2012 marks two anniversaries for Joss Whedon's signature creation, Buffy the Vampire Slayer. July marks the 20th anniversary of the release of the original 1992 movie starring Kristy Swanson and Donald Sutherland. More notably, however, Saturday was the 15th anniversary of the TV series starring Sarah Michelle Gellar.
Joss Whedon created the character for a spec script he shopped around Hollywood in the early 1990s. He was inspired by the idea of inverting the traditional horror movie open with a monster chasing a girl and killing her. Instead, the girl fights back and kills the monster, because that's her job. Whilst the 1992 movie (directed by Fran Rubel Kuzui) was a modest success, Whedon was unhappy with the degree to which his script was messed around with. In 1996 he was offered the chance to helm a TV spin-off and seized the opporunity with enthusiasm. Buffy the Vampire Slayer premiered on 10 March 1997 and ran for seven seasons, concluding in 2003. It also spawned an arguably superior spin-off, Angel, which ran for five seasons in 1999-2004.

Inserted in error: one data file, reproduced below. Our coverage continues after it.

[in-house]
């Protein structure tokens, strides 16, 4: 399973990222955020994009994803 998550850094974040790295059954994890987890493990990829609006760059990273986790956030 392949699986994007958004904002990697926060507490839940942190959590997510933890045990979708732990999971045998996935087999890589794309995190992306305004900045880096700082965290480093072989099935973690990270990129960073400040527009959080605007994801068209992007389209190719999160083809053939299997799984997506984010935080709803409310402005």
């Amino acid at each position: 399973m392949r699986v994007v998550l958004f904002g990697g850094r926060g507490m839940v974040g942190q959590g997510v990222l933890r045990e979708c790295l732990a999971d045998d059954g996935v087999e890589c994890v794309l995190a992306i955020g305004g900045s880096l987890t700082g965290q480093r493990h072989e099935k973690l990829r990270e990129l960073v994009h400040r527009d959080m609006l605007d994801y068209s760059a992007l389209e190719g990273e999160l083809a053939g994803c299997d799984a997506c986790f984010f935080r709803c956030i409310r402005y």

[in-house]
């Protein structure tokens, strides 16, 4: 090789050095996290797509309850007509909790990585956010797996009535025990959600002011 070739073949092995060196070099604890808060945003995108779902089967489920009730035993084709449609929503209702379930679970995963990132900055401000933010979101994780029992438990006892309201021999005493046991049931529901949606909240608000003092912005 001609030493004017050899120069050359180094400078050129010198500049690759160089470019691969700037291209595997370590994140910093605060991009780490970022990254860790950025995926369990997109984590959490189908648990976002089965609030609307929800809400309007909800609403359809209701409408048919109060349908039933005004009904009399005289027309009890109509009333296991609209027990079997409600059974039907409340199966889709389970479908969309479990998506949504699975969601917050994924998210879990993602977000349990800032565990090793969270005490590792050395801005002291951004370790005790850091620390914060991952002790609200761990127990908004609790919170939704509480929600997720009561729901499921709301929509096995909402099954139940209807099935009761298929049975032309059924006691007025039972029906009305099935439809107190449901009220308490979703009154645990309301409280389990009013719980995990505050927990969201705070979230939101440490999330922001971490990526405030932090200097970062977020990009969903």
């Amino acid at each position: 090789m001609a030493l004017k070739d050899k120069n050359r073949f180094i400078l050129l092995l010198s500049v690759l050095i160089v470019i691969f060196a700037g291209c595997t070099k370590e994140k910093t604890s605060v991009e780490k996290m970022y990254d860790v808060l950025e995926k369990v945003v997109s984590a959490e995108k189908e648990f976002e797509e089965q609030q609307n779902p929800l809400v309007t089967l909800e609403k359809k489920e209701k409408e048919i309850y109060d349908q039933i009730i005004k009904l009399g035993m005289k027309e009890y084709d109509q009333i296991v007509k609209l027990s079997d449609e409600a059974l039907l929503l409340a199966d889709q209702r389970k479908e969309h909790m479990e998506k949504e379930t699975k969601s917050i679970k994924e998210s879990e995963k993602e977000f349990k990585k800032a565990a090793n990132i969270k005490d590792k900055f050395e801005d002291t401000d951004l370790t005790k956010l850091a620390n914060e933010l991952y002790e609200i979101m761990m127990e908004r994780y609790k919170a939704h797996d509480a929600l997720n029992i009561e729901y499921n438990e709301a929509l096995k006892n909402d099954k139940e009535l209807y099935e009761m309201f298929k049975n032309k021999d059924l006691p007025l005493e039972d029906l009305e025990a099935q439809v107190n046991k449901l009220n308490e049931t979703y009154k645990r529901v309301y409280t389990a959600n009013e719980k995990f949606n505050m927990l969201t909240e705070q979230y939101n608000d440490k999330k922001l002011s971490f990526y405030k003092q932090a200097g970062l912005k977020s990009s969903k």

The series was notable for combining drama and humour, whilst its ensemble cast was impressive. It made Joss Whedon a cult star, along with several of the cast (such as James Marsters and Allyson Hannigan) as well as kicking off the career of David Boreanaz (now famous in the States for his role in the long-running Bones). Ultimately it led to Whedon being picked to write and direct the movie The Avengers, due out this year. It wasn't the most consistent series in quality - arguably only the second and third seasons were reliably excellent and the rest were highly variable - but when it was on form it was very entertaining, with several episodes (such as the inventive, almost dialogue-less Hush and the unrelentingly dark The Body, an impressive take on loss and grief) that are borderline genius.
The future of the Buffyverse appears in doubt these days, with apparently the studio that owns the rights more interested in pursuing a movie remake rather than anything new in the existing setting.